The Office of Sarah pairs design with lots of good thinking. In no particular order, here is a list of some of the services our studio provides, each paired with a brief
Research is built-in to the design process, but we are also interested in doing research all on its own. Taking a deep-dive into specific areas of interest. Pulling out what’s delightful or unique or interesting about the matter at hand.
We are particularly interested in research and strategy with a focus on gender and design.
Sarah received her Master’s degree in Visual Communication Design in 2018, and her thesis project looked at what it means to be a female designer, and how we design for women. To get a little specific and nerdy: Sarah applied hermeneutic phenomenology—a practical philosophy that looks at understanding lived human experience through interpretative back-and-forth dialogue and storytelling—combined with a feminist and embodied research approach to look into the ethical, social and political ramifications of design, and how these design narratives can be disrupted.
Design Strategy is about understanding and leveraging what’s distinct about your company, and then using that knowledge as the guiding concept for all the design work that’s getting built. Knowing what makes your company unique helps you achieve a competitive advantage in the marketplace. The Design Strategy should answer the questions “Why should our target audience choose us over someone else? What unique message are we communicating that makes them pay attention?”.
A smart strategy can make all the difference for battles, Olympic athletes and surprise birthday parties. Design work is no different. A strategy provides background info and foundation for design work, uncovers hidden truths and apparent insights, reveals the personality and values of the client, clarifies goals and objectives, articulates facts and assumptions, and provides criteria for evaluation.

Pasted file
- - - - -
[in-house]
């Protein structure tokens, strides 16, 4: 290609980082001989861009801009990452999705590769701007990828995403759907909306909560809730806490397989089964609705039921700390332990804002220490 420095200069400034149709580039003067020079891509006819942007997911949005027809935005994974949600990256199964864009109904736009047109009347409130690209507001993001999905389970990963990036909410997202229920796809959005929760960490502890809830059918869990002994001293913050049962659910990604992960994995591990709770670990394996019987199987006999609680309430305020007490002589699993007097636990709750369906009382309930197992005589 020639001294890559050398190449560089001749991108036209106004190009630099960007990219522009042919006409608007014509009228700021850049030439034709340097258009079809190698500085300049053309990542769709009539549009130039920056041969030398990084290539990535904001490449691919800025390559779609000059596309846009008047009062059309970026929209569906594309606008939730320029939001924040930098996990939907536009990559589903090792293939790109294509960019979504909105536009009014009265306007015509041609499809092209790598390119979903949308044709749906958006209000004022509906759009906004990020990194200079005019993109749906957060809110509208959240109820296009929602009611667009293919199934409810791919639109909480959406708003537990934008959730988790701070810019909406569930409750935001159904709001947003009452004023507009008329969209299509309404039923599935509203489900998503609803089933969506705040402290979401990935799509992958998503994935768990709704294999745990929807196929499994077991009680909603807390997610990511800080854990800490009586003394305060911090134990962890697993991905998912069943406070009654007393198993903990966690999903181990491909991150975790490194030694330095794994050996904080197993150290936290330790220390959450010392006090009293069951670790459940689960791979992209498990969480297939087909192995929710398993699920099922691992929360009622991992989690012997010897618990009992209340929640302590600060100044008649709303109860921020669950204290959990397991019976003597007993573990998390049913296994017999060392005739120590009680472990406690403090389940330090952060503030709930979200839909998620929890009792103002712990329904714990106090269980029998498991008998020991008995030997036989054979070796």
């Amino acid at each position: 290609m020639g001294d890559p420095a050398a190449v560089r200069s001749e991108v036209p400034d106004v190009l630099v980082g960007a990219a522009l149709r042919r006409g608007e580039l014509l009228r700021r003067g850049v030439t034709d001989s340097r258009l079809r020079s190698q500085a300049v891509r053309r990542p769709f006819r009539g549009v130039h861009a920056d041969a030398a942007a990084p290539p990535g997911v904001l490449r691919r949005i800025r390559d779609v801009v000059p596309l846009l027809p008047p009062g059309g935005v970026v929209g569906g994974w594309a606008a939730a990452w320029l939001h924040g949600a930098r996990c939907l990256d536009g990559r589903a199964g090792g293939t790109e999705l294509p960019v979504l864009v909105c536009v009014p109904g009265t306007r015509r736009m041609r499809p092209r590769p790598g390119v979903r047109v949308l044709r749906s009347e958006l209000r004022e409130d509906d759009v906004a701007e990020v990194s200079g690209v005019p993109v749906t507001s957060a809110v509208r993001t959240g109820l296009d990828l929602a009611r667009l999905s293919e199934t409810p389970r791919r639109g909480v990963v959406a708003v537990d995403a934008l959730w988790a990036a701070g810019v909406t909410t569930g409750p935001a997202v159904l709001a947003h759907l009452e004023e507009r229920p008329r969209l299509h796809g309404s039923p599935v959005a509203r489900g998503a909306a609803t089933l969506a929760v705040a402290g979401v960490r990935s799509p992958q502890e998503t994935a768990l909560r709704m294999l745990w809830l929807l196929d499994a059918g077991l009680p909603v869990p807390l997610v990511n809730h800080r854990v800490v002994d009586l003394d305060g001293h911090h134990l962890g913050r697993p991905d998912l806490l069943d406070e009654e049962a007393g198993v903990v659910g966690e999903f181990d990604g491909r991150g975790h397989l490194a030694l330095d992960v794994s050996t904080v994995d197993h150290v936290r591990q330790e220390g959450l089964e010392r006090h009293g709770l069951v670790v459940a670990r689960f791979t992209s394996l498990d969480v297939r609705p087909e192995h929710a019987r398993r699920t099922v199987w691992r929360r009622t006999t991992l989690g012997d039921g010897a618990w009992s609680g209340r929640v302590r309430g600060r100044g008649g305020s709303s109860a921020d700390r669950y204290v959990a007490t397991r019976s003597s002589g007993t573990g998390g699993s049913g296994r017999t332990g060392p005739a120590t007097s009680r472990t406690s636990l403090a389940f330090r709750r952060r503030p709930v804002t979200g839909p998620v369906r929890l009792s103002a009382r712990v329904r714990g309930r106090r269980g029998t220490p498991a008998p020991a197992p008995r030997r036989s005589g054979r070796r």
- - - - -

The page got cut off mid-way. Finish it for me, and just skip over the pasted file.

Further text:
We love illustrating everything from infographics, book cover design, editorial illustrations, children’s books, instructional how-tos, posters, portraits, gifs, illustrated maps, hand-lettering and any other possible creative imaginative scribble you can think of like these powerpoint slides.
Books + magazines.
Logos + brand identities.
And a logo, you ask? Where does that fit into this whole brand-thingy? A brand generally utilizes an exquisite yet simple image (the logo) to act as an immediate identifier. I like to think of your logo as your company’s face: it’s everywhere and on everything, people recognize you by it, and you generally have to keep it for a number of decades before you start thinking about refreshing it. Trust me, you want to have a Really Great Face.
sidenote rant on logos. Antoine de Saint-Exupery once said, “Perfection is not when there is no more to add, but no more to take away.” I feel like that should be the Great Commandment for creating logos because they are one of those things where you add even a single tiny flourish – the color pink Just Because You Like Pink, a bit of barbed wire because you have a matching tattoo on your left buttock, little grass stem here, the tiniest unicorn there, basically anything that doesn’t absolutely need to be part of the logo and you’re just CLUTTERING UP THE PICTURE so that people can’t focus on the actually important parts. It’s like cluttering up your Really Great Face with an ill-advised My Little Pony tattoo or obscuring it with a paper bag. The perfect logo says no more and no less than it needs to say.
Something else that should be obvious by this point, is that your perfect logo will be different from anyone else’s perfect logo, unless your company or product is exactly the same as an already existing company or product, in which case you might have some important moral questions you should be addressing.
Promotional + advertising campaigns.
Presentation is everything. This includes such things as posters, brochures, packaging, online ads, and running around in a hot dog suit. We are particularly into creating fun GIFS these days.
Questions? Email email@example.com to receive a PDF with info about services, rates and more general how-we-work type stuff. Thanks!
Don’t really understand the importance of design? Read our Brief defence for (good) design!